The Redskins have made the playoffs despite having one of the worst defenses since F. Lee Bailey's last client. What's amazing is that the Redskins have a serious shot at becoming Super Bowl champions. This is because there are no great teams this year. There may not be any truly good teams, in fact. There are merely some teams that can argue plausibly that in some regards they are not mediocre.
These teams -- Indianapolis, St. Louis, Tampa Bay and Tennessee -- are impossible to take seriously, because they all have a long and storied tradition of ridiculousness, except for Tennessee, which is a team no one has ever heard of. The rest of the playoff teams are either bad, abysmal, or are currently in what is known in the medical profession as a permanent vegetative state.
The Seattle Seahawks lost their critical game yesterday with the Jets. Of their last six games, they lost five. They made the playoffs. Miami also is playoff-bound even though it has been losing almost without interruption for two months and has a fabled quarterback, Dan Marino, whose mobility has decreased to the point where he is demanding that they put two extra cylinders in his motorized wheelchair. Dallas made the playoffs despite having lost last week to the ultra-terrible, Columbia University-level New Orleans Saints. Detroit made the playoffs yesterday by losing its fourth consecutive game.
Obviously there are too many playoff teams. This is one of those annoying moments when a true football fan, almost by instinct, starts complaining about the sorry state of the game today and how it's all been downhill since they started wearing facemasks. This is when we pop open a can of Pabst Blue Ribbon (or PBR, as we say) and start talking about the December 28, 1958 game between the New York Giants and the Baltimore Colts, also known as the Greatest Game Ever Played LINK TO http://www.nfl.com/news/981215nflchampionship.html.
The Giants were the Eastern Conference champions, having won game after game down the stretch, including one in the final minutes in a near-blizzard when Pat Summerall kicked a winning field goal from out near the middle of the snow-covered field. The Colts were the Western Conference champions, led by young Johnny Unitas, and coached by Weeb Ewbank, the kind of name that you just never hear anymore among today's chardonnay-sipping coaches.
They didn't play in domes then. The players didn't bolt their teams at the end of the year. And it certainly didn't occur to anyone to allow a bunch of LOSERS, much less teams from INDIANAPOLIS or TENNESSEE or the non-existent location called TAMPA BAY (or does the team actually emerge from the water to play the game?), to join into the playoffs.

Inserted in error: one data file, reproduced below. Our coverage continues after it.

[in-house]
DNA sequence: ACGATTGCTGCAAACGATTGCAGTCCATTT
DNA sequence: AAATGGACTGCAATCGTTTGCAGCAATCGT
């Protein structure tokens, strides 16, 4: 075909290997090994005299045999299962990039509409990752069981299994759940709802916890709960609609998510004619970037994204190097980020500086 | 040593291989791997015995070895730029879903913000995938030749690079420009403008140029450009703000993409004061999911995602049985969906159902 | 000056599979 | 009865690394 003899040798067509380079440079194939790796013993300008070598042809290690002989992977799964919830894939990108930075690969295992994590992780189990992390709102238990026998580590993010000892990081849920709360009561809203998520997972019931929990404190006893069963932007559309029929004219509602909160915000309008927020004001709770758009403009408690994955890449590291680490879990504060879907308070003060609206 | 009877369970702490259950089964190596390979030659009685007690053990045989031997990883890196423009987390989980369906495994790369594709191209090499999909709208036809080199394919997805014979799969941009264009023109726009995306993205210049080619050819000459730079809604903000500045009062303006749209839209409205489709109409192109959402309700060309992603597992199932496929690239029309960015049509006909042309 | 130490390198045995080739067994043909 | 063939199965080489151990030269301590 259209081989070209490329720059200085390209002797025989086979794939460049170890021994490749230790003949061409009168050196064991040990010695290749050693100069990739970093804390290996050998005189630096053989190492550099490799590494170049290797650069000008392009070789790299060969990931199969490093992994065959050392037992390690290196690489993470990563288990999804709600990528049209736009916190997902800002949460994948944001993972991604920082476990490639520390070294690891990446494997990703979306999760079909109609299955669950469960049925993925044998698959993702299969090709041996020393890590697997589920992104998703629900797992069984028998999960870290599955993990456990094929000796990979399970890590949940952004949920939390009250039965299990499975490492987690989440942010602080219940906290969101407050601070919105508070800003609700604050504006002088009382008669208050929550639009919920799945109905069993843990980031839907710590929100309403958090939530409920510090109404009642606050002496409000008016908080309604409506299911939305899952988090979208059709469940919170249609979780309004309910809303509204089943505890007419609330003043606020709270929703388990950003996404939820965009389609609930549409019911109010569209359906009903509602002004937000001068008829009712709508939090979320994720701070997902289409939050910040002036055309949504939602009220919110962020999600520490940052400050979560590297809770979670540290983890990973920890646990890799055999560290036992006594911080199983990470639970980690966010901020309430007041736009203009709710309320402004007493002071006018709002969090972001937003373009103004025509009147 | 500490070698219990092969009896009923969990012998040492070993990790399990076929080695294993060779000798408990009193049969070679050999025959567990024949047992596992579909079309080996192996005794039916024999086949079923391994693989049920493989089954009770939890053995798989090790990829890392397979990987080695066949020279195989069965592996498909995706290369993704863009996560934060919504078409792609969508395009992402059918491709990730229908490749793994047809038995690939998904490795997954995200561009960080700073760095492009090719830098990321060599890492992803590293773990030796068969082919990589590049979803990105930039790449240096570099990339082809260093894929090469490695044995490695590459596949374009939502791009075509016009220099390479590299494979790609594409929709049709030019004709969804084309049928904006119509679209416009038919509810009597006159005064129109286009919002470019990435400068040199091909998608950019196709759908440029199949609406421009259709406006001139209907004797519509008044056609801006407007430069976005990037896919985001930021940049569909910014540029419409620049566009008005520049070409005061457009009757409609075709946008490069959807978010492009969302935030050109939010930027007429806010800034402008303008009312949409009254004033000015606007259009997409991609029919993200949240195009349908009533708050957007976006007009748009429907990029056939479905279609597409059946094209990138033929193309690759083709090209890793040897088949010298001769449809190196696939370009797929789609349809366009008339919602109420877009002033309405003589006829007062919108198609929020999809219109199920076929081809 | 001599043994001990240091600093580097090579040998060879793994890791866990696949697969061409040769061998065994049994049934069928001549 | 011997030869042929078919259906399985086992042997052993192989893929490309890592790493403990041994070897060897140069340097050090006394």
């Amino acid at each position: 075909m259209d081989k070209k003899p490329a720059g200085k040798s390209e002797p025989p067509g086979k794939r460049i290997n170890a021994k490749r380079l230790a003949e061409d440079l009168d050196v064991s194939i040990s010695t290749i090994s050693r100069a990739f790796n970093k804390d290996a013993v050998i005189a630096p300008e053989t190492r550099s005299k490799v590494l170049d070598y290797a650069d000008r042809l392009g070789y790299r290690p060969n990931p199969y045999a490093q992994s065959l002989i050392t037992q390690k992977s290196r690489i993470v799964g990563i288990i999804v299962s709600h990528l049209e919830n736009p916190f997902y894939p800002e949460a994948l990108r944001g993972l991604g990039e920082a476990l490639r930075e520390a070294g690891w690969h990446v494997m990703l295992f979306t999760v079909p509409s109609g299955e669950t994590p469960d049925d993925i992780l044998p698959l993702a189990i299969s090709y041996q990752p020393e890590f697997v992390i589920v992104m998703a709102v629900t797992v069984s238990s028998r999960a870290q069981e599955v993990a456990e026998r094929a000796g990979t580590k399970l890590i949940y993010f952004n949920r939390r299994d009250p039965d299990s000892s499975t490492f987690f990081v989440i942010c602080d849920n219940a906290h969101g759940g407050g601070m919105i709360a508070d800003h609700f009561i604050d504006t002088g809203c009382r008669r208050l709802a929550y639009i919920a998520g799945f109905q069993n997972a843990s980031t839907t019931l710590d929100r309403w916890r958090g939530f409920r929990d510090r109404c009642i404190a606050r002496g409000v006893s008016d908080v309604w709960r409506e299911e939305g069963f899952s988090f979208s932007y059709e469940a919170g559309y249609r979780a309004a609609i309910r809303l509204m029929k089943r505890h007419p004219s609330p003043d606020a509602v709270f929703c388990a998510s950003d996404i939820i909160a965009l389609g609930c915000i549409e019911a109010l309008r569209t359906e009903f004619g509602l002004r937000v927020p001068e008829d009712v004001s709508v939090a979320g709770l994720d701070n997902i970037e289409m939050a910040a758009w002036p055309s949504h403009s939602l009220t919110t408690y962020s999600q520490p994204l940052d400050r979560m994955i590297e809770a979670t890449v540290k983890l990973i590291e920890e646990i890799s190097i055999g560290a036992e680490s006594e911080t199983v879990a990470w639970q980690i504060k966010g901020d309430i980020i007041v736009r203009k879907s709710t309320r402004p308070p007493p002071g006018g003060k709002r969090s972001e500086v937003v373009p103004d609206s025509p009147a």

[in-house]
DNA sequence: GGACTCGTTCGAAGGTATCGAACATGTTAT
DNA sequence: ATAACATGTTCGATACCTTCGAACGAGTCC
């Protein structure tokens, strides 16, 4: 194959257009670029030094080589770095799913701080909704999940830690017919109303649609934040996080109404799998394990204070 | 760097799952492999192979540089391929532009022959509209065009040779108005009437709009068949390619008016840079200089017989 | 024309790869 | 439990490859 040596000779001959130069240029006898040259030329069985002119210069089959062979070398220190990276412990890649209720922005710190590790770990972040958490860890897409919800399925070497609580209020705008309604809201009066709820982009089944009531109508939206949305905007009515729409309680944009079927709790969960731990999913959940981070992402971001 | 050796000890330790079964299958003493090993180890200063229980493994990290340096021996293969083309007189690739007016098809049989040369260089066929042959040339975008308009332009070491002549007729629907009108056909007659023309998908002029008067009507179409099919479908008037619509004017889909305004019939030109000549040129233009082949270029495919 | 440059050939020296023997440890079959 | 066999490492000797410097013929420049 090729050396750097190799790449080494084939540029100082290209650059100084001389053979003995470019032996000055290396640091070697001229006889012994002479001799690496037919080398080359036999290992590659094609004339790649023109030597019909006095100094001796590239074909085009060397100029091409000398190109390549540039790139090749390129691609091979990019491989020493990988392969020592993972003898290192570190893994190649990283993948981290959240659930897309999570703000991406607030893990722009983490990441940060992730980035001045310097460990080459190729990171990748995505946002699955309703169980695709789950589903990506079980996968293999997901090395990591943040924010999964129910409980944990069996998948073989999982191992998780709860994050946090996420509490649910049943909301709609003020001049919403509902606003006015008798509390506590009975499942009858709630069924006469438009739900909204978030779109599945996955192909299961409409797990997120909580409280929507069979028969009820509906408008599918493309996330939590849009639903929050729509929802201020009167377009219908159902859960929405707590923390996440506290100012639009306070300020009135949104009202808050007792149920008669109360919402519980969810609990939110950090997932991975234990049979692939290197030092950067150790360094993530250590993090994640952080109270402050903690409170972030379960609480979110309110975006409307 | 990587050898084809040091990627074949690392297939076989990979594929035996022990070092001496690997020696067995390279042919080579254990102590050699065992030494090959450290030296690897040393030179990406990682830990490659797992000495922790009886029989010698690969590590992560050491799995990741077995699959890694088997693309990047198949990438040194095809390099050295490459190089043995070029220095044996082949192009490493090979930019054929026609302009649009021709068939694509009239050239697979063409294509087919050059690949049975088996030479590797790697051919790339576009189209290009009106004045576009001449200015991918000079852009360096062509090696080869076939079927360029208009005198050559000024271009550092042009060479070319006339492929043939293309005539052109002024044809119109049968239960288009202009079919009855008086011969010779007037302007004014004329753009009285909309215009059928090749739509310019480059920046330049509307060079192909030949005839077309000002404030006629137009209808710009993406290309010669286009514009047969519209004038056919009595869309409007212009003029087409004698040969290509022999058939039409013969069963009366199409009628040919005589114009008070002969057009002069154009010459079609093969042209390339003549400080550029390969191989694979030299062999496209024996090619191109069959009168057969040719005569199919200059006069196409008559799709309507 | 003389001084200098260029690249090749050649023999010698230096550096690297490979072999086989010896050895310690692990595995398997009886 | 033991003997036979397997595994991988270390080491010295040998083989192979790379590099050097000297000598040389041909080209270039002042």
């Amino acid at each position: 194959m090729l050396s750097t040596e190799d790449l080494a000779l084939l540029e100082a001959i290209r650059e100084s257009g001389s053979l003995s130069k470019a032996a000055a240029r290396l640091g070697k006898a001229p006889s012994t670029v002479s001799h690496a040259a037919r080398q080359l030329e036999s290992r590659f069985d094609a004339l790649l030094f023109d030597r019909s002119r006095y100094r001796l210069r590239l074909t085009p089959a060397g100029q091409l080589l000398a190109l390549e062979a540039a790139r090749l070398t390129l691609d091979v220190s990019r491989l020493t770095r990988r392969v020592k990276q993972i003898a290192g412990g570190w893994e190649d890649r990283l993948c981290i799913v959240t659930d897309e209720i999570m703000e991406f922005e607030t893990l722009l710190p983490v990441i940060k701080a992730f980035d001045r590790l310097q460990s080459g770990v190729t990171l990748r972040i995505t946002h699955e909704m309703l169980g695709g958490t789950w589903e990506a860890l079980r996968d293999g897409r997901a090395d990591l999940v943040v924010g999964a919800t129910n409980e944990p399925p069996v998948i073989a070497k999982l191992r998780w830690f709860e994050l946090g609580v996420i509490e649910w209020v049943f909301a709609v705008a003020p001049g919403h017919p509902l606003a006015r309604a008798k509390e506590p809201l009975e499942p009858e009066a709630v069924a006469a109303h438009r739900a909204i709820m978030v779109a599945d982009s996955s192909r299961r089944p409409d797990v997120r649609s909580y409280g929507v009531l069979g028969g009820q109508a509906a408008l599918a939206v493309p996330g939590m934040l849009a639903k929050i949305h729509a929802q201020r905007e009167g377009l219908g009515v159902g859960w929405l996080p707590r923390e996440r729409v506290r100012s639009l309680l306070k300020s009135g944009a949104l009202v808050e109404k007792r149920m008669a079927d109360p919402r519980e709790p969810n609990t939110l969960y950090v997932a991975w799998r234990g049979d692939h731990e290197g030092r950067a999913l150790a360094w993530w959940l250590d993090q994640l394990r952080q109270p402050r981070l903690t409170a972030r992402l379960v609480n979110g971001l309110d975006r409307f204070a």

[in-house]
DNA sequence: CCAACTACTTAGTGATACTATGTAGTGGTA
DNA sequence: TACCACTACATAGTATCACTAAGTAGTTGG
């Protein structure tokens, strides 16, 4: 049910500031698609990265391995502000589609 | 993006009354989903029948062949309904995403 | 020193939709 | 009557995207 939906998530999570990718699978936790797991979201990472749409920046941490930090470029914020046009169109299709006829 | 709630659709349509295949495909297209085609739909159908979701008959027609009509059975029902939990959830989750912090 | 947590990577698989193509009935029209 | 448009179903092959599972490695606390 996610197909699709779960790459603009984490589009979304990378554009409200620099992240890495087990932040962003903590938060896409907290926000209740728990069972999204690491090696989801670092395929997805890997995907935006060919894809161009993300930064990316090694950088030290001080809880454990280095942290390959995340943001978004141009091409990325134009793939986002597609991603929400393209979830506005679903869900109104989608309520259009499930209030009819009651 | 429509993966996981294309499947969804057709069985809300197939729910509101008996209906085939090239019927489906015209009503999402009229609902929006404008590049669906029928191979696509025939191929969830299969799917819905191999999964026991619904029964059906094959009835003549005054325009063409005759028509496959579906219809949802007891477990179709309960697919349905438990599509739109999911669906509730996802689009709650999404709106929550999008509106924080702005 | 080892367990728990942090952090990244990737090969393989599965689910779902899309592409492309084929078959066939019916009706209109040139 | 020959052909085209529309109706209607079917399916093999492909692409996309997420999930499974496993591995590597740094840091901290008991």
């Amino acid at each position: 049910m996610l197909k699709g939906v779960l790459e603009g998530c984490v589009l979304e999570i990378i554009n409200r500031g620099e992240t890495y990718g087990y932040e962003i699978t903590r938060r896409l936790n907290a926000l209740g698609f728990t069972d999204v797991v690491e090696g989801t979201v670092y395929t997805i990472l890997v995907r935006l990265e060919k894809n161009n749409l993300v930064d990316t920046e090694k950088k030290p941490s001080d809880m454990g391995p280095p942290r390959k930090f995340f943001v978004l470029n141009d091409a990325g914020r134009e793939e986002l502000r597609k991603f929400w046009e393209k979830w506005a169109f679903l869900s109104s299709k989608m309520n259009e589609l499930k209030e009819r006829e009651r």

The Giants and Colts took their game to sudden-death overtime. The crazed crowd knocked loose a TV cable. The TV broadcast went dark for a couple of plays. Those were the days -- when you were grateful to have any picture at all. Finally Alan Ameche scored the winning touchdown for the Colts. From David Maraniss' biography of Vince Lombardi, "When Pride Still Mattered," we read this: "In that moment when Alan Ameche took the handoff from Unitas and churned across the goal line in the late December mist of Yankee Stadium, he ran pro football to a place in the American consciousness it had never been before."
And now look. The game has turned into . . . into . . . badminton.
Speaking of football: "I've been thinking about this, and I think what I'm going to miss the most is Lucy holding the football and looking up and then the big bonk when Charlie comes down."
So says Charles Schulz, in an interview with the Santa Rosa Press-Democrat. He said goodbye this morning in Peanuts in a direct and characteristically wistful note.
And in the Not Really News Department, we have a story on the wire LINK TO REUTERS STORY saying that President Clinton "suggested Monday he was still toying with the idea of running for Congress from his home state of Arkansas." But a review of the transcript shows that he was just shooting the breeze with Katie Couric. She brought up the idea. He sounds as though he was playing along with a fanciful notion, not seriously entertaining it. Note two key sentences: "That might be something I ought to think about. No, I haven't thought about it."
Believe this: Clinton won't run for any office, and won't take any job. At least he'd be crazy to do so. He can be Bill Clinton for the rest of his life -- Former President At Large, Freelance Mouthpiece. Jan. 20, 2001 will be a jailbreak for him. Let's be nice for once and make no jokes about how he can hit the club scene. He can make actual money for the first time in his life. The ability to attract media attention is insanely lucrative in the era of the Attention Economy.
Finally, for the record, here are my new year's resolutions:
1. Stop being a lazy, worthless, fatty-foods-eating, loud, egocentric, rapidly-going-to-seed, selfish, insensitive, unstylish, moppy-haired, ugly-shoe-wearing, sniveling, wheedling, whining, Amazon-rank-checking, disorganized, procrastinating, constantly distracted, overcaffeinated and fundamentally repulsive carbuncle on the face of humanity.
2. Learn to accept myself for who I am.
Stretching credulity, Rough Draft vows that this year it will not only claim to appear three times a week, but will in fact appear three times a week, on washingtonpost.com.